There are all kinds of successful life forms – animals, plants, even genes – whose success was delayed for millions of years. The first ants, for example, go back 140 million years, but ants did not begin to branch into today’s more than 11,000 species until forty million years later. Mammals with various lifestyles – ground-dwelling, tree-climbing, flying or swimming – originated more than 100 million years before they became successful. And a family of saltwater clams had to wait for 350 million years before it became well enough established to diversify into the many species that thrive today.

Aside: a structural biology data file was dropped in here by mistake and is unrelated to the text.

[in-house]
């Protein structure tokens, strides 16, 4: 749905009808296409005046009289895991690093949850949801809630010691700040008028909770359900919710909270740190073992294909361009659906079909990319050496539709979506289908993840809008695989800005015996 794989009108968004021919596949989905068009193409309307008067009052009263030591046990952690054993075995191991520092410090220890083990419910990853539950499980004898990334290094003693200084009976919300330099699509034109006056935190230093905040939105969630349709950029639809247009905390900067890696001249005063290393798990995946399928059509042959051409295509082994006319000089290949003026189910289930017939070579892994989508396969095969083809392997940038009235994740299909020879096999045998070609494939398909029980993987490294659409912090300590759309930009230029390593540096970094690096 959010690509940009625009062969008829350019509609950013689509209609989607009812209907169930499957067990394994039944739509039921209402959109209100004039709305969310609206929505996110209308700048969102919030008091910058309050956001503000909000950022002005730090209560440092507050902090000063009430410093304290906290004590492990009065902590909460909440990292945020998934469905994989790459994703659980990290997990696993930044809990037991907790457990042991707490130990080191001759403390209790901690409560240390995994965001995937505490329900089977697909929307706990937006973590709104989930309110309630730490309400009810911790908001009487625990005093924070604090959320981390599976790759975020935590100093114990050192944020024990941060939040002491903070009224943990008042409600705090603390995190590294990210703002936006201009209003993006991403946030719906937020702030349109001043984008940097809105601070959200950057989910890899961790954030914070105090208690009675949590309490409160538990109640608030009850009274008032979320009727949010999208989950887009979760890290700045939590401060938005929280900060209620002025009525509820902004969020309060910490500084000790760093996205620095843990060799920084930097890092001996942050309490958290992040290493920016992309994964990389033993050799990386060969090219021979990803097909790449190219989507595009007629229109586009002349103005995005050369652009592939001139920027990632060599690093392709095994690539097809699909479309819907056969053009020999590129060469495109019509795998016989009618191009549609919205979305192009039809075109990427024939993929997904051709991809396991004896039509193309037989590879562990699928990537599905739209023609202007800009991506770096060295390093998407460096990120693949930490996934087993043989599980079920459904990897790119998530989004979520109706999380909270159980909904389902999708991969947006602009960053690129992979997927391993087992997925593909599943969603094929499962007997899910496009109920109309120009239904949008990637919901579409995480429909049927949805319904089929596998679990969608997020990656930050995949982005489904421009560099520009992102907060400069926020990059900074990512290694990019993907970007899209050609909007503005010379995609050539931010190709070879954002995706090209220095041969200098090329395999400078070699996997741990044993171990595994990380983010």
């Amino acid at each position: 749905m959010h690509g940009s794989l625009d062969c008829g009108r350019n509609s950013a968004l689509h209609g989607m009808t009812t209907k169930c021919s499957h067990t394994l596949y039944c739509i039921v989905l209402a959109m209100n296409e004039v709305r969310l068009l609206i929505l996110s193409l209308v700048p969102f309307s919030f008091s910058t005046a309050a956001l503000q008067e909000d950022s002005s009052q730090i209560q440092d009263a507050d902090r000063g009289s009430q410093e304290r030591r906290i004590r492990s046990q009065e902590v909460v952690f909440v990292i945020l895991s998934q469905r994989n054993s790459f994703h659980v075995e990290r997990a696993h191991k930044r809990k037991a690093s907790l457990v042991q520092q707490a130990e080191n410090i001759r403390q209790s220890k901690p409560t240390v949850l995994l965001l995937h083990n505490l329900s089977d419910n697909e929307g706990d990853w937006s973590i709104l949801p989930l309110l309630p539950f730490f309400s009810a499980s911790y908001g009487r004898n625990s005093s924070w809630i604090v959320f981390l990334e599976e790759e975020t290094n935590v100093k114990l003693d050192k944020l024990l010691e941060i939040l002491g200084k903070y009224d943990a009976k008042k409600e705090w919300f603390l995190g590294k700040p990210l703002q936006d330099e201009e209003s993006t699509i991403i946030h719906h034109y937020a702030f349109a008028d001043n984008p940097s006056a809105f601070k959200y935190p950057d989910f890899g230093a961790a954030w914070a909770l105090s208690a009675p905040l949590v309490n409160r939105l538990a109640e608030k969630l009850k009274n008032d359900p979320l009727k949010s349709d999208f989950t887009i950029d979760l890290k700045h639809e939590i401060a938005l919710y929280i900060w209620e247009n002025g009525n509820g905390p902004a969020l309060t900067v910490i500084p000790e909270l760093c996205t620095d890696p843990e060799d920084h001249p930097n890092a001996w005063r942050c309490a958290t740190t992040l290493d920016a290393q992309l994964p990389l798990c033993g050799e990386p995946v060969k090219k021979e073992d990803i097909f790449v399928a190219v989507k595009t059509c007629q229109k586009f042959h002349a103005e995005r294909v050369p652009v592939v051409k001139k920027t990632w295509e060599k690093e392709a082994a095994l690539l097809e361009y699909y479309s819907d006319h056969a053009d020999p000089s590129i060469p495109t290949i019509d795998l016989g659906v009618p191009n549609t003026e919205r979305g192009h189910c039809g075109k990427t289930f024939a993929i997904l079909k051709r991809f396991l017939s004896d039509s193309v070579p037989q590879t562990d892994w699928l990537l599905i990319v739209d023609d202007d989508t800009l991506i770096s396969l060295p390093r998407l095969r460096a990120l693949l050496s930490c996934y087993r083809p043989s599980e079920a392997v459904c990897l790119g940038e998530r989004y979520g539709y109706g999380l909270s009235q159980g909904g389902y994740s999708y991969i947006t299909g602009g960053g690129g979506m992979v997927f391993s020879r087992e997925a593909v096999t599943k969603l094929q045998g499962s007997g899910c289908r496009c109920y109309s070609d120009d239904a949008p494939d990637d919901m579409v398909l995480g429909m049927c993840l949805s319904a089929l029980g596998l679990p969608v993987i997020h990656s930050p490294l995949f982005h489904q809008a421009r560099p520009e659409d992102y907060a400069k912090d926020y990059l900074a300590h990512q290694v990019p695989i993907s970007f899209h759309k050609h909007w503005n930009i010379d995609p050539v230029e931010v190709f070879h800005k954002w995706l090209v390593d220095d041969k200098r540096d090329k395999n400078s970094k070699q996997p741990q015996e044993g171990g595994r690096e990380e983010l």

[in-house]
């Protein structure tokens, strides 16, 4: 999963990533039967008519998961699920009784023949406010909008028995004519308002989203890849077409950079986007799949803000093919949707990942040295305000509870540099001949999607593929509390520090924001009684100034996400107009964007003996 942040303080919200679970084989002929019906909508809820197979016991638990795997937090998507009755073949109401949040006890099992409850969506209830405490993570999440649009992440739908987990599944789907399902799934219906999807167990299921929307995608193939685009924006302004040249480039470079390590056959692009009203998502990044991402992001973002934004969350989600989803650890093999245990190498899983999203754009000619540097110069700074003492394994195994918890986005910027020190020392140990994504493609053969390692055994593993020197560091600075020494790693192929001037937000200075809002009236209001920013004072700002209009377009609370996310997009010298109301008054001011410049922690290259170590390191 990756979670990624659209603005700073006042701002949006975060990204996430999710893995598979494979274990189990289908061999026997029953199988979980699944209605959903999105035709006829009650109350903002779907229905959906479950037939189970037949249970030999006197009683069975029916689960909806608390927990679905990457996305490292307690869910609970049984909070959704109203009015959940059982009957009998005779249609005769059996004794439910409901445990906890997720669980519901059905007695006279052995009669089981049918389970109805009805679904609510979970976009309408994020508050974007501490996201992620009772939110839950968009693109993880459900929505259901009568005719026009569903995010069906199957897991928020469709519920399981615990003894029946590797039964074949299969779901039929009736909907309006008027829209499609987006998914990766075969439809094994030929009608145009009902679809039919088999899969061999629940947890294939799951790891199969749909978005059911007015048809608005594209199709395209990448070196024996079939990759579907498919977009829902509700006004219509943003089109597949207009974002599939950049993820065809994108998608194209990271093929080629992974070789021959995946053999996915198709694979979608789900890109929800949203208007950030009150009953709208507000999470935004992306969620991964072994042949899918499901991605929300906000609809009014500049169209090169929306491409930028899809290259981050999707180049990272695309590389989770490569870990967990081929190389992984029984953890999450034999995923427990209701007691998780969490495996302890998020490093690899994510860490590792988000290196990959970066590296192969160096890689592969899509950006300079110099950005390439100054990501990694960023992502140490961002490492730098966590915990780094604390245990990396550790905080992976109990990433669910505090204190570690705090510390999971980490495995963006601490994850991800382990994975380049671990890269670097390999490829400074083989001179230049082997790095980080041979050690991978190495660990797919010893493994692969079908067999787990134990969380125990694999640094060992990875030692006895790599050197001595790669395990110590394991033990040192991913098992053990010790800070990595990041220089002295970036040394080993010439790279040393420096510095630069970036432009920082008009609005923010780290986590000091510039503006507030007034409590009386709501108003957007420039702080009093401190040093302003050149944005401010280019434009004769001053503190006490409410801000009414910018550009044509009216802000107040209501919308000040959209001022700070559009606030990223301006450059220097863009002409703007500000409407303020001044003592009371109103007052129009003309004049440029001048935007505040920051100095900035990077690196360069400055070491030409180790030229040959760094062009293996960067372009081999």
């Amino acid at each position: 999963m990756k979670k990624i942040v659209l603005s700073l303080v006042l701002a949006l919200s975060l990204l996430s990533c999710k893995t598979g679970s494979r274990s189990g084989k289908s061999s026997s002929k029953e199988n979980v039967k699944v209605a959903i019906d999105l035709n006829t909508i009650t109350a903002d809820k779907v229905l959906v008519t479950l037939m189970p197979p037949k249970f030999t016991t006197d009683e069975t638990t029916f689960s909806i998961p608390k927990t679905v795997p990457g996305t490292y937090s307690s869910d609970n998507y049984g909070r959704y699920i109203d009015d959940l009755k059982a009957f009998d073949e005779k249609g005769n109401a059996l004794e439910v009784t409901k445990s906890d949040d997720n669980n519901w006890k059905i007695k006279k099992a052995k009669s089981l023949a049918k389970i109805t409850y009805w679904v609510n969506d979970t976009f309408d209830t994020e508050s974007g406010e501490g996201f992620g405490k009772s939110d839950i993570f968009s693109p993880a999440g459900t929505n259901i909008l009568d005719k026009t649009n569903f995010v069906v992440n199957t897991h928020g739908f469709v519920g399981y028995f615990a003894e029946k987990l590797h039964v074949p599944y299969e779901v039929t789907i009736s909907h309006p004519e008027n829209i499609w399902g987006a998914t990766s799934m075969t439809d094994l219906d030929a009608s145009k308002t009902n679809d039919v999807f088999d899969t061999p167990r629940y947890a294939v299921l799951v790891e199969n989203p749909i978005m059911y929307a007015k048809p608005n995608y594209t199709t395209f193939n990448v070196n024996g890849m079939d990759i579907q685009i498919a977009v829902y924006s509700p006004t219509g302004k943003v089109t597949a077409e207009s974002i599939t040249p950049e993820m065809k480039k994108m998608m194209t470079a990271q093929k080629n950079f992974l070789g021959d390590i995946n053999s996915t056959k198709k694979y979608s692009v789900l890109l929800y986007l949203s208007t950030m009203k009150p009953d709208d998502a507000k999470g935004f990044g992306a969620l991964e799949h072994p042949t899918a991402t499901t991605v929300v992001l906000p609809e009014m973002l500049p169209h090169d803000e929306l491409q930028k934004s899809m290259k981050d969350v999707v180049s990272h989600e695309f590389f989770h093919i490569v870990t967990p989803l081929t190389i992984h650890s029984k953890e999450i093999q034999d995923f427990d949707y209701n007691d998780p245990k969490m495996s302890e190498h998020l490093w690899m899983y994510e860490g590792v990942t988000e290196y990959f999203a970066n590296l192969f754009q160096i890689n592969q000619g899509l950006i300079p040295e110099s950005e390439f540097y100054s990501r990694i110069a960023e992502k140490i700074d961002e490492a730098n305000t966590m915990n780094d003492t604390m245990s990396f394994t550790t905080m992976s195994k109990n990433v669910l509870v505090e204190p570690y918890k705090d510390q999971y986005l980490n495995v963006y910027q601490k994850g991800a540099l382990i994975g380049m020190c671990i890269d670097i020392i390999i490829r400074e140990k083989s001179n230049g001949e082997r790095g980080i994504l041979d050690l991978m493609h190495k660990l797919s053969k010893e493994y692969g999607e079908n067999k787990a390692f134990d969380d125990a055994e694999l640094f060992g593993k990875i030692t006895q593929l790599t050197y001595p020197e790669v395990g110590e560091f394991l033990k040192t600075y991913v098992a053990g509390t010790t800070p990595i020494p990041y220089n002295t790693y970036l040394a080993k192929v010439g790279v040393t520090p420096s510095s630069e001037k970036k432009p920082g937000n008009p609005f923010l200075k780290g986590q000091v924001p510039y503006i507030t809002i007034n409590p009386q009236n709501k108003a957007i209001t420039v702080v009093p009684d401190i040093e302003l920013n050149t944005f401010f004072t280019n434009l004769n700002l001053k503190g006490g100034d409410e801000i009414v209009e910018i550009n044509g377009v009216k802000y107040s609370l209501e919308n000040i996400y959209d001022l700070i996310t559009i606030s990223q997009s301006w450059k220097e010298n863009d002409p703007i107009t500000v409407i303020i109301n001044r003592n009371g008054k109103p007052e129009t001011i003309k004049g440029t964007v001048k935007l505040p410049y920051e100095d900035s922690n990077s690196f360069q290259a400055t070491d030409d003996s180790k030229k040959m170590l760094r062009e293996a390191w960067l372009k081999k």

These life forms are the sleeping beauties of biological evolution. They cast in doubt truths about success and failure that we hold dear. And they lead us to question the role that the quality of a new life form – or of any other innovation – plays in its success.
In Sleeping Beauties, evolutionary biologist Andreas Wagner explores findings about evolution that molecular biology has recently revealed, and applies them to understanding how biological evolution creates new solutions to life’s problems. New work in the biological sciences – some of it no more than a decade old – is turning much of what we think is fundamental to evolutionary innovation on its head. By exploring a four-billion-year-long record of innovation in biological evolution, Wagner discovers the often-surprising rules that govern which innovations succeed and which fail.